There are two main approaches to realise fusion power on Earth: Magnetic confinement fusion and laser fusion. European fusion research concentrates on magnetic confinement fusion.

The two main classes of magnetic fusion concepts are tokamaks and stellarators.

Tokamak: The tokamak is today’s most advanced and best investigated fusion device design. It is a torus-shaped vacuum chamber surrounded by magnetic coils, which create a toroidal magnetic field.
A second set of coils is centred on the axis, or pole of the torus (the hole in the donut). This poloidal magnetic field adds a vertical component to the magnetic field, which has the effect of giving the magnetic field throughout the vessel a twist. This circulates the particles that have drifted towards the outside of the ring back into the centre, preventing the plasma from escaping.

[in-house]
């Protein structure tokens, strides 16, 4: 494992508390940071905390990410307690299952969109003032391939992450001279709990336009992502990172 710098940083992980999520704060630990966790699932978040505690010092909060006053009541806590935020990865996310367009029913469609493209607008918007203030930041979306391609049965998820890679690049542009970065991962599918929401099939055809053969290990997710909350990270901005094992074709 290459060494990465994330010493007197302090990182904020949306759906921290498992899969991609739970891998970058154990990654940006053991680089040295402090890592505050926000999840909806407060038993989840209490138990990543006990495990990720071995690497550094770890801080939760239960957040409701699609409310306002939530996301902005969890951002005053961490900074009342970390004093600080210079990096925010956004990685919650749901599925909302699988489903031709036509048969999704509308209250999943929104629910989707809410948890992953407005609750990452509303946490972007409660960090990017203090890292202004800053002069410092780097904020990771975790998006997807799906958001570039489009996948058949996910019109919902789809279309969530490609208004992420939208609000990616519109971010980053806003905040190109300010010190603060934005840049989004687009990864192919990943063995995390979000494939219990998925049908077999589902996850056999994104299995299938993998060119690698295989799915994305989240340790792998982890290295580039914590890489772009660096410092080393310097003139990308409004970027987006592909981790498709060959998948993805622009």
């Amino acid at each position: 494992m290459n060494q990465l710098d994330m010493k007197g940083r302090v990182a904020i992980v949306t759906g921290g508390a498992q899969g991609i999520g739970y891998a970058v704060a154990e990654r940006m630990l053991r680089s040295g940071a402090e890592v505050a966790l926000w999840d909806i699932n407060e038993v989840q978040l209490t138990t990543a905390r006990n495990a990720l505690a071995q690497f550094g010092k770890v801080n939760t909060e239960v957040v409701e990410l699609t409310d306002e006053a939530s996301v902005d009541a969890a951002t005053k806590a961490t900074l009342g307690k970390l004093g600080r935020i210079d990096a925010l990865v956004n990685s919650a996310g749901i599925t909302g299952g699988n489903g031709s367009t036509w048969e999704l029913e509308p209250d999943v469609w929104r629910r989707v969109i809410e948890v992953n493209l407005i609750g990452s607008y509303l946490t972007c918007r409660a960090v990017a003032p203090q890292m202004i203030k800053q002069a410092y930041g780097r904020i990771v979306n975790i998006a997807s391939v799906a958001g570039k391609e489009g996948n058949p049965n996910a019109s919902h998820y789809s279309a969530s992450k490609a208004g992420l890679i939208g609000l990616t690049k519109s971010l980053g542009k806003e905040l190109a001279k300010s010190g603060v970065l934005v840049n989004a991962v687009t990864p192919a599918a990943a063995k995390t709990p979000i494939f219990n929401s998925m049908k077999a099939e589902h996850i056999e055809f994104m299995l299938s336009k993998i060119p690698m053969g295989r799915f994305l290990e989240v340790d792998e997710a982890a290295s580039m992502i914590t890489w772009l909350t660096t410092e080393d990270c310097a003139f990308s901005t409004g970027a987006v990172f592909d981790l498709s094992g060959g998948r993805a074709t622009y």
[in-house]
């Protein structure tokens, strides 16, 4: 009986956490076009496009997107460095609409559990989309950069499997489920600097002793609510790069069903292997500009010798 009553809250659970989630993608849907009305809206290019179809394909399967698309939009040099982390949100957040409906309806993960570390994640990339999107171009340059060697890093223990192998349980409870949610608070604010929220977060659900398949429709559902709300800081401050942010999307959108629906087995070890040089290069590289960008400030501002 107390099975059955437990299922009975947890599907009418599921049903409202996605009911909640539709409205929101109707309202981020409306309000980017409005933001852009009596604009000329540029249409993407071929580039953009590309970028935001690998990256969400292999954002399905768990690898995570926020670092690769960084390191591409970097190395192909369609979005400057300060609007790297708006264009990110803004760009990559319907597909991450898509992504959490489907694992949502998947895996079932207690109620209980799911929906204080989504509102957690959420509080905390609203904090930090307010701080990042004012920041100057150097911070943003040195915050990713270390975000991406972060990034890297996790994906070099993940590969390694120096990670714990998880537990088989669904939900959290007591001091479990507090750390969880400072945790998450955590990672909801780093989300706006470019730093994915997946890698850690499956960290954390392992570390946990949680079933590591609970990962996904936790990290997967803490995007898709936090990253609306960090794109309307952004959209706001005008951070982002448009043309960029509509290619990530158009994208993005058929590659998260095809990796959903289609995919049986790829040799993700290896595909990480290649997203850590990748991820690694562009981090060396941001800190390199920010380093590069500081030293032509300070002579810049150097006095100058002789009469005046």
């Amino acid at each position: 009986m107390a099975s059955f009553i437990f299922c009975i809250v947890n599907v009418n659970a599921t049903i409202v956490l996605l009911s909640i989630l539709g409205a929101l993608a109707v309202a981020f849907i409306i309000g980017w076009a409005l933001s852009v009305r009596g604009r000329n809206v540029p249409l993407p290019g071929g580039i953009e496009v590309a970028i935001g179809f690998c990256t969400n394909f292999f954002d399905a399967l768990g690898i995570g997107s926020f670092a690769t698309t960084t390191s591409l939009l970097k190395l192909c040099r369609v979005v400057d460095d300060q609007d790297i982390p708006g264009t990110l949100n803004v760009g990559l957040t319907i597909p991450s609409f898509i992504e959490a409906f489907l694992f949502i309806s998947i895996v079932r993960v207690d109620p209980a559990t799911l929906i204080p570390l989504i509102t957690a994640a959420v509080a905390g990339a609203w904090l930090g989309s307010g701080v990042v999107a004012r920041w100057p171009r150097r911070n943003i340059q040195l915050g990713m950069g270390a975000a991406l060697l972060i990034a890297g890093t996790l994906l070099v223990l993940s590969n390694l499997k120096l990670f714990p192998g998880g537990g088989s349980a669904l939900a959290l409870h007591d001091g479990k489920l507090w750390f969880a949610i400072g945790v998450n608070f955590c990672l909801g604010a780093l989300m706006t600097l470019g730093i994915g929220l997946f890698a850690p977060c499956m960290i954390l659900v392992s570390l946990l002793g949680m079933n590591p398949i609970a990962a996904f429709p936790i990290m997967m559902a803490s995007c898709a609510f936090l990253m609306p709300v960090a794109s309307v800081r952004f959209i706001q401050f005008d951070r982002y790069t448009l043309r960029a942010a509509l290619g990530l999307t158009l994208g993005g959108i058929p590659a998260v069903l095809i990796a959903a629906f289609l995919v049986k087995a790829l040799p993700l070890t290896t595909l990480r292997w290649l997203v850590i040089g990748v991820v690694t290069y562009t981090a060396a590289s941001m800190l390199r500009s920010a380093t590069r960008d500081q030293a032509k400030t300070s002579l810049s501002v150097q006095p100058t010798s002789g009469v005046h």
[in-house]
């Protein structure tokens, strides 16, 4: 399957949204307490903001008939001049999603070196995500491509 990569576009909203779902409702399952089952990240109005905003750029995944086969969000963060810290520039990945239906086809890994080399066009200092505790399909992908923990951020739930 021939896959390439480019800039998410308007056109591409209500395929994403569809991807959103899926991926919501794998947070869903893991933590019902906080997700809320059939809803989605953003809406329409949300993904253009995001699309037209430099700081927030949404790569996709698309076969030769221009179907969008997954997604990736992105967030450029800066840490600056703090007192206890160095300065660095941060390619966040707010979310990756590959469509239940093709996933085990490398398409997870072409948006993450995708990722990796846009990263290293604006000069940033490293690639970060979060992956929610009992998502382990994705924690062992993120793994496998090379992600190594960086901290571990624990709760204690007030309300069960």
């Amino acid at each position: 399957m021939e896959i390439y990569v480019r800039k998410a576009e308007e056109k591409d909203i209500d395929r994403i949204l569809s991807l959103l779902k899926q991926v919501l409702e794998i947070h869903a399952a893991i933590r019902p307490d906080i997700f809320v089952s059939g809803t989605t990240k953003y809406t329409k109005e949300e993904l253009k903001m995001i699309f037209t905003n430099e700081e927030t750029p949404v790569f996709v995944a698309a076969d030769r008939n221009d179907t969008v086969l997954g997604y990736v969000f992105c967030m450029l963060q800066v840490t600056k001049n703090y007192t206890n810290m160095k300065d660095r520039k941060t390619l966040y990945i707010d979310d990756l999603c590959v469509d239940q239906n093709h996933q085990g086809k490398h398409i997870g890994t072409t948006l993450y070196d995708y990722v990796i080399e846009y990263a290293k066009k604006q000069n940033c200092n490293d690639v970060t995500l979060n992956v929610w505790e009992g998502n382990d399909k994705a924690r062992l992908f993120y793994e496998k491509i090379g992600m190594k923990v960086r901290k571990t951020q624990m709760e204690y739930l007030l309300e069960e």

Stellarator: The stellarator is also based on a torus-shaped vessel, but relies entirely on meticulously designed coils to generate the helically shaped magnetic field required to contain the plasma. This omits the need for a plasma current and thus removes the need for pulsed operation, making it an ideal concept for a fusion power plant.